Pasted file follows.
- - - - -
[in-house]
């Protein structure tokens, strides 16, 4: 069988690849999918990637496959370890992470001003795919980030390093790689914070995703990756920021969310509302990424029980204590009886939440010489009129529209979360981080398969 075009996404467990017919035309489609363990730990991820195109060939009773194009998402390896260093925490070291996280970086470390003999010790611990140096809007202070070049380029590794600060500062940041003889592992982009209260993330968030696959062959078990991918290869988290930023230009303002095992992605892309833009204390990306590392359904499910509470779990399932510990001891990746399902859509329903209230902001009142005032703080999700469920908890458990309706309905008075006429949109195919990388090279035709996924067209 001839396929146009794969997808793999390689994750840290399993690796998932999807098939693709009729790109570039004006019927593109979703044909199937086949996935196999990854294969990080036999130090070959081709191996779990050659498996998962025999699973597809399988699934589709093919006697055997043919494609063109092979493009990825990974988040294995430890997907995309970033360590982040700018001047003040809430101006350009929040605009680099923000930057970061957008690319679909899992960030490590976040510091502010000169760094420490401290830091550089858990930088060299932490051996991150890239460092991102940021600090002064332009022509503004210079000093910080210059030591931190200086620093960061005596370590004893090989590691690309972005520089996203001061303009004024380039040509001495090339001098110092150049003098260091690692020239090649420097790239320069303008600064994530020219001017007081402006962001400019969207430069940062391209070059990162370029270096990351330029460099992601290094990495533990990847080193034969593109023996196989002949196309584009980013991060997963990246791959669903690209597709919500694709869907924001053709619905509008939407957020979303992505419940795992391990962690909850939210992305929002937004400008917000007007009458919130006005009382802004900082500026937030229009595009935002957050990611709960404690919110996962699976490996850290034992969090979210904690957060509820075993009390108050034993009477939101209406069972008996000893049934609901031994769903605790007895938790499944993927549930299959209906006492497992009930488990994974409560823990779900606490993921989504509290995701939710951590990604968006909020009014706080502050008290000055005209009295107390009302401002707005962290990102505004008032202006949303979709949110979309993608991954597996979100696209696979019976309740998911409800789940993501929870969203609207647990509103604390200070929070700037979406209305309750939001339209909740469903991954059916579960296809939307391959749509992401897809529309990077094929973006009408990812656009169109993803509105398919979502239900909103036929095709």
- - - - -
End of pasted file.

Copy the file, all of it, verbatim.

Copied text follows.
[in-house]
């Protein structure tokens, strides 16, 4: 069988690849999918990637496959370890992470001003795919980030390093790689914070995703990756920021969310509302990424029980204590009886939440010489009129529209979360981080398969 075009996404467990017919035309489609363990730990991820195109060939009773194009998402390896260093925490070291996280970086470390003999010790611990140096809007202070070049380029590794600060500062940041003889592992982009209260993330968030696959062959078990991918290869988290930023230009303002095992992605892309833009204390990306590392359904499910509470779990399932510990001891990746399902859509329903209230902001009142005032703080999700469920908890458990309706309905008075006429949109195919990388090279035709996924067209 001839396929146009794969997808793999390689994750840290399993690796998932999807098939693709009729790109570039004006019927593109979703044909199937086949996935196999990854294969990080036999130090070959081709191996779990050659498996998962025999699973597809399988699934589709093919006697055997043919494609063109092979493009990825990974988040294995430890997907995309970033360590982040700018001047003040809430101006350009929040605009680099923000930057970061957008690319679909899992960030490590976040510091502010000169760094420490401290830091550089858990930088060299932490051996991150890239460092991102940021600090002064332009022509503004210079000093910080210059030591931190200086620093960061005596370590004893090989590691690309972005520089996203001061303009004024380039040509001495090339001098110092150049003098260091690692020239090649420097790239320069303008600064994530020219001017007081402006962001400019969207430069940062391209070059990162370029270096990351330029460099992601290094990495533990990847080193034969593109023996196989002949196309584009980013991060997963990246791959669903690209597709919500694709869907924001053709619905509008939407957020979303992505419940795992391990962690909850939210992305929002937004400008917000007007009458919130006005009382802004900082500026937030229009595009935002957050990611709960404690919110996962699976490996850290034992969090979210904690957060509820075993009390108050034993009477939101209406069972008996000893049934609901031994769903605790007895938790499944993927549930299959209906006492497992009930488990994974409560823990779900606490993921989504509290995701939710951590990604968006909020009014706080502050008290000055005209009295107390009302401002707005962290990102505004008032202006949303979709949110979309993608991954597996979100696209696979019976309740998911409800789940993501929870969203609207647990509103604390200070929070700037979406209305309750939001339209909740469903991954059916579960296809939307391959749509992401897809529309990077094929973006009408990812656009169109993803509105398919979502239900909103036929095709």